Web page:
I think that, for those who seek hygge, all I can say is that those who tie it all to money will never get there.

Thursday, December 22, 2016

The "No Matter What" Committment

I have always put great stock in keeping ones word, in saying what one means and meaning what one says, in honor and commitment. None of that has changed.

I also used to be known for my "no matter what" commitments. If I said I would do something, I would move heaven and earth to make it happen. Long hours, no problem. Stress, no problem. multiple irons in the fire? Juggle faster. If it was winter and I had to make connections, I would leave hours in advance, if necessary, to make sure that I got to my destination. If I ended up sliding off the road (which did not happen often) as soon as the tow truck cleared the area, I was on my way again. I was loath to use the disclaimer "weather permitting" and pitted my big rear-wheel-drive rambling wreck of the year, 4 studded snow tires firmly affixed, against roads and conditions that often had me passing multiple 4WD rigs of the road on either side.

I still put great stock in keeping ones word, in saying what one means and meaning what one says, in honor and commitment.


The time has come for me to back away from those "no matter what" commitments.  It is not going to be easy, because, after all, I still WANT to be that young, bulletproof go-getter. My mind doesn't always pay attention when the body says "Hey! Wait just a bloody minute! Remember ME... the one that really can't..."

But the truth is, I am not that young woman any more. I can't shovel our 200 foot long driveway and clear it of ice and snow, quickly, in the morning after a day of snow, a day of rain and a night of zero degrees. I can't comfortably spend a day running about in town, slide home on inhospitable roads after dark and jump up before dawn the next day to do it all over again. Doesn't mean I don't want to, but the body has other ideas.

I still put great stock in keeping ones word, in saying what one means and meaning what one says, in honor and commitment. And therefore I know it is not going to be easy scaling back, sorting out commitments and learning not to always lead with "I can do that." Because, even if I can and want to, it does not mean that -- here and now -- I should.

Many of you have fought and are fighting your own battles against programming over the years to put everyone else first. Women, especially, with our maternal hormones assisting, appropriately prioritize our kids needs. And then wants, wishes... It can get out of hand. Hubby figures in there too, and year upon year it becomes habit. And it often gets extended beyond the family to our social groups, churches, jobs...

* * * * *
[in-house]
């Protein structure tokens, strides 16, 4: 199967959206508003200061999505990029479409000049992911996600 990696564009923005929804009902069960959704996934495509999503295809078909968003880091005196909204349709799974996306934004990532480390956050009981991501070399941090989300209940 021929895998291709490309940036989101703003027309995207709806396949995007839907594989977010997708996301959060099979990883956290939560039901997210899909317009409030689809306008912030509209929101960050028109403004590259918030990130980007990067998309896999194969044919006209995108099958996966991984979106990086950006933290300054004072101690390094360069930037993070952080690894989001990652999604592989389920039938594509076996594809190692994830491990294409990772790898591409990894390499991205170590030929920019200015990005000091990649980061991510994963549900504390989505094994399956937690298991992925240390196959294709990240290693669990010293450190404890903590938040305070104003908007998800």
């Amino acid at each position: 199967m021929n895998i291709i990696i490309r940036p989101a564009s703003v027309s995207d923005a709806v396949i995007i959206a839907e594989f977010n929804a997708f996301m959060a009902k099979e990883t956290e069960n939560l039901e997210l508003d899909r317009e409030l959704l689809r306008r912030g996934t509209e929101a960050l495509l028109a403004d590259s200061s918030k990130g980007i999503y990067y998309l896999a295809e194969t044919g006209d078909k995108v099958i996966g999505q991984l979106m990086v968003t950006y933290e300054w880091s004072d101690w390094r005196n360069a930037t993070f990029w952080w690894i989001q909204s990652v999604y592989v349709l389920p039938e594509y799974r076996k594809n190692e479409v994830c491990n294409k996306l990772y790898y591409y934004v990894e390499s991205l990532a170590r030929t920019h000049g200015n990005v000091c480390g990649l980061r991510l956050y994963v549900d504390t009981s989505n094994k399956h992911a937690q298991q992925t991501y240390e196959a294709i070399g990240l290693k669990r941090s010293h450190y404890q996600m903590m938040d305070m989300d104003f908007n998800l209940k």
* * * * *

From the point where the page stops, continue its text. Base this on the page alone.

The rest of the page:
"You gave your WORD." Powerful stuff, and rightly so. But I am no longer that bulletproof youngster, that eager maiden, that busy mother. I am a crone, and as such I give my word, to myself, that I will listen to my body, will mind my energy levels and will speak this new truth as exactly as I am able.

You may hear "I would like to, though this week is already full." Or "I wish you well. This is my time for planting and the soil and air are right for it. I hope you enjoy your day as much as I will enjoy mine." Or you may hear "Sounds like fun, but not now" or simply "No." Or alternatively "I'll be there if it rains!" or " I really want to and hope I will be able to. May I let you know later?" Please understand that I am doing my best to say what I mean and mean what I say.  And understand that it isn't because I like you any less but rather because I need to prioritize my needs a little bit more.

And, being human, I may forget. I know, even when I was that bulletproof young'un, I tended to over commit. I hope that any of my friends who read this will continue be willing to ask and invite. I know most of you don't live in "my world" -- one that is closely aligned with the cycles of the earth; day length, temperature, precipitation, planting and harvest, and critters and with less attention than you likely can imagine to weeks and weekends, to time by the clock, to the routines that town and city folk take for granted. So, please ask me what's on my plate. I can (and possibly will!) talk your ear off about the seedlings, varieties, experiments, precipitation or lack thereof and the antics of the fowl and goats and the latest hex signs I am working on. I'll try to be aware of your eyes glazing over and I am pretty sure I will notice your snoring when you fall asleep. By the same token, if I go off on a seemingly endless litany of "exciting things" that are happening on the farm, please ask me, if you are sharing an event or asking for my help in some way "you sound very busy. Are you sure you can do this?"